“Anyone here au fait with subcontinental cuisine? Does idli sambar sound familiar?
Idli are a type of rice cake and sambar is a lentil-based dish cooked in a tamarind broth giving it a hint of sweetness.
In this instance, the idli were more like rice puffs, soft and very light, while the sambar was a foam which brought the subtle sweetness of the tamarind through with the more noticeable savouriness of the lentil soup.”
“What a dude.
Forget the formality of chef’s whites, Gaggan is a rock star and would prefer to make great food and give guests a good time than try to “look the part”.
Let the food do the talking.”
“Did you notice the jug and bowl in the previous picture? That’s right — liquid nitrogen!
These bad boys are chicken liver and coconut. If I’m being honest, I’ve kinda forgotten the flavours of this dish so I’m terribly sorry.”
“Burgers? Yes please!
I remember one of the sommeliers asking me what my favourite dish was and I didn’t want to say this dish because everyone else had said it, but it was a fantastic little burger. It was probably the surprise factor to an extent — just unassuming and then bam! Really terrific flavours and yet so simple.”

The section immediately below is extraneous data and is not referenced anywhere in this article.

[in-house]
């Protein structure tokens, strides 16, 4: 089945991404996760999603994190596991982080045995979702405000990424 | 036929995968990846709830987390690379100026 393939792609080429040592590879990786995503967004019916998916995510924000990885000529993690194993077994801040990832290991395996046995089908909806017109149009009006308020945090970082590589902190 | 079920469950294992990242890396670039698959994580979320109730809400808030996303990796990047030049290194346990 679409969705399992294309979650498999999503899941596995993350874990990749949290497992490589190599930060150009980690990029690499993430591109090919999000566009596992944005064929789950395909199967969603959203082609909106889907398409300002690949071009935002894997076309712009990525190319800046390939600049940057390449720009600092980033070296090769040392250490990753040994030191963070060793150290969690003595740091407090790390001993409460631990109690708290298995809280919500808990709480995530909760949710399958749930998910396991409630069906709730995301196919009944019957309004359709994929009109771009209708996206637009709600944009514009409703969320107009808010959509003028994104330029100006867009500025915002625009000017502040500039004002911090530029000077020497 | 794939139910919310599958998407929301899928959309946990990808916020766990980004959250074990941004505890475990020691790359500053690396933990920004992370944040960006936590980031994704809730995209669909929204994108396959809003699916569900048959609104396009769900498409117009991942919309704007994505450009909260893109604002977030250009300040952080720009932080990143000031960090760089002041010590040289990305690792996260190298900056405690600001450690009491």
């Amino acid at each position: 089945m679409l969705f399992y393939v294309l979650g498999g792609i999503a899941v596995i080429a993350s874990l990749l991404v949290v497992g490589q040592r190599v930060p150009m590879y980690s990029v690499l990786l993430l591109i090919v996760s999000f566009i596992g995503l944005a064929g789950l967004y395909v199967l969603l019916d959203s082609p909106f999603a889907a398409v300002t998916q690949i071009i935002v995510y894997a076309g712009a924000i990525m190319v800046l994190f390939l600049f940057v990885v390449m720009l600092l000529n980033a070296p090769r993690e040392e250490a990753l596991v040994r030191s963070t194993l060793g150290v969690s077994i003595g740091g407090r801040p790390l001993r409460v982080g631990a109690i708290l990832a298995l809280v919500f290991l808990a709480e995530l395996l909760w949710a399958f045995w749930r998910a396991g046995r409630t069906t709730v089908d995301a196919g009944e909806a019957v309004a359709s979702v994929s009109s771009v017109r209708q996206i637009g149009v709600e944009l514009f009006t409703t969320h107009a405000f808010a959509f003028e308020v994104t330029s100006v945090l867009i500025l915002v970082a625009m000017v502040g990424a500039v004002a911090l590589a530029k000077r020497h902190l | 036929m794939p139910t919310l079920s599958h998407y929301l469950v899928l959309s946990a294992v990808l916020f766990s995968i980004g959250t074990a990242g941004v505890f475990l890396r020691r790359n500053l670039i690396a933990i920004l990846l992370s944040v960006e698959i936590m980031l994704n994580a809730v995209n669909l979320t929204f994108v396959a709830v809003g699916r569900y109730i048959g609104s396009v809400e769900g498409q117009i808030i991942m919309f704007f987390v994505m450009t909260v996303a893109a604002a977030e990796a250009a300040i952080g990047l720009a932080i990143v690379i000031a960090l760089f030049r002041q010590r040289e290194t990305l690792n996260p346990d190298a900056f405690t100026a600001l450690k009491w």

“Fish tacos. Hands down my favourite variety of taco — a nice soft tortilla with perhaps a fresh mango salsa and some beautiful, fresh fish et voilà!
Despite my least favourite taco shell (being a hard one), this was a chance to showcase the quality seafood that you can get in Bangkok. It was a joy to eat.”
How about yuzu marshmallow and foie gras?
This marshmallow was really well made (like, REALLY!) it was a little chewy, but only insofar as to offer the slightest resistance as you bit through it and took a small pillow of citrus with your foie gras and wafer. Incredible.”
“At this point, Gaggan walked around asking everyone the same thing: is this cheesecake, or is this fish?